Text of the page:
EDITORIAL – ‘The long goodbye’: Waide DaCosta’s ‘exit interview’

An explanation is an account of what happened. An excuse is an attempt to shift blame for why it happened.

The social media screed published last week by former Caymanian Status and Permanent Residency Board Chairman Waide DaCosta constitutes the latter.

Mr. DaCosta’s list of grievances is exhaustive (if not exhausting): His board has a full workload (sometimes holding 10-hour meetings once a week!); he didn’t approve of the Progressives’ changes to permanent residency requirements under the immigration law, which he was charged with executing (more on that in a moment); Department of Immigration staffers were supposed to handle applications but didn’t — when they did, they weren’t up to the task; politicians didn’t listen to him; the civil service didn’t listen to him; and on, and on. [Editor’s Note: Mr. DaCosta, we at the Compass would have gladly listened to you if you had returned any of our many calls in recent years, which you didn’t.]

The problem with occupying the head chair at a boardroom table for eight years, as Mr. DaCosta did on the PR Board, is that you end up owning the table. By virtue of the tenure of his chairmanship, Mr. DaCosta had every opportunity, and frankly responsibility, to bring to the public’s attention the deficiencies he determined were preventing him and his board from doing their jobs effectively and efficiently.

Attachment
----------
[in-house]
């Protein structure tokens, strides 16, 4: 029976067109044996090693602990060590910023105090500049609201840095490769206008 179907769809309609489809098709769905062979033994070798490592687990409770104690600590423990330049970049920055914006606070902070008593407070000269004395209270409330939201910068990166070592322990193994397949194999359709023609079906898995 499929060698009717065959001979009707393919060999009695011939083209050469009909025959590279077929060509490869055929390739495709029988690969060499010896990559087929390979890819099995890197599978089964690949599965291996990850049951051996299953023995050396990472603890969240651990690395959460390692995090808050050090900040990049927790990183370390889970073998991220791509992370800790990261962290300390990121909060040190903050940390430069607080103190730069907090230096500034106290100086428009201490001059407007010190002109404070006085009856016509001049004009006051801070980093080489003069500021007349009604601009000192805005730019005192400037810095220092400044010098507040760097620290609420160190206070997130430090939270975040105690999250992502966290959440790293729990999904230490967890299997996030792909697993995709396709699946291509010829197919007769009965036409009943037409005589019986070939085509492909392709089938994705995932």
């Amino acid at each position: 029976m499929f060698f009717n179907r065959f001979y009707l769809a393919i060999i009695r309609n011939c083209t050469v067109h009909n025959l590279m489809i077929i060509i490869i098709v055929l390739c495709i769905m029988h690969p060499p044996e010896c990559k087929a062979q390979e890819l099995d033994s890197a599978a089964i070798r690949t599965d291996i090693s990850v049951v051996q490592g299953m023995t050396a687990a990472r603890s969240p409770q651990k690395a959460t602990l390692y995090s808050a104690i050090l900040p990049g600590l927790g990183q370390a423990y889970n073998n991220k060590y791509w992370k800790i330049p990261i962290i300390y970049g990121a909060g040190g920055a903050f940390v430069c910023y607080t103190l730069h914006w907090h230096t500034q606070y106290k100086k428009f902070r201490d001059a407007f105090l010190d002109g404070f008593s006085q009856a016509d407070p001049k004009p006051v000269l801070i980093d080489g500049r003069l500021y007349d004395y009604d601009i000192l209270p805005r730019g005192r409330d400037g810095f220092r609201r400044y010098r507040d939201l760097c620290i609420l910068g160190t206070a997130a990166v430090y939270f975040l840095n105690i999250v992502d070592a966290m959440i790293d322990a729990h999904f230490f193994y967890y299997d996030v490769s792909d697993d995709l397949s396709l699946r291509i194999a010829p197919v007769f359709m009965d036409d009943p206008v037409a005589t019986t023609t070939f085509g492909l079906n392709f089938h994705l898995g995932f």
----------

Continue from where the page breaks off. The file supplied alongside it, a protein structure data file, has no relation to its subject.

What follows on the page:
When Mr. DaCosta published his scathing critiques last week, he never addressed why during his tenure (which spanned four different government administrations), he never spoke up —  or stepped down.

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To the more than 1,000 PR applicants who paid hefty fees, relinquished detailed personal information and waited for months or years in limbo, Mr. DaCosta had an ethical obligation to disclose that “the immigration secretariat is dwindling to the point that there is no staff to process PR.”

Further, and we think more troublingly, Mr. DaCosta revealed in his social media posting that he was in fundamental disagreement with the very law he was entrusted to administer and uphold. For the record, his relevant words were, “For the avoidance of doubt I was not a proponent of the new PR system and have noted many issues with it.”

That statement puts into sharp relief the fact that since the new permanent residency law went into effect in 2013, the board, under Mr. DaCosta’s leadership, for years did not approve a single PR application. Coincidence? We’ll leave that to plaintiffs’ lawyers, and possibly the courts, to decide.

In his valedictory remarks, Mr. DaCosta stated that a handful of Cayman Compass employees (six) have applications pending before the PR board, implying that the Compass has a vested interest (if not a “conflict of interest”) in covering or editorially criticizing his board’s actions.

Really? We doubt there are any companies of our size on island that do not have employees waiting on PR applications, considering the length of the line. Nevertheless, this might be a good time to remind Mr. DaCosta that he shouldn’t be disclosing any information about the Compass, Pinnacle Media, or any other company, whose employees may have applications before the board.

If the Compass had been trying to secure favorable actions from Mr. DaCosta’s board, the surer course would have been delivering bonbons and publishing puff-piece columns, not writing no-nonsense editorials and dropping investigative bombshells.

As an institution, our interest in the matter is the public interest — that Cayman’s government acts efficiently, effectively, transparently and in accordance with the law.

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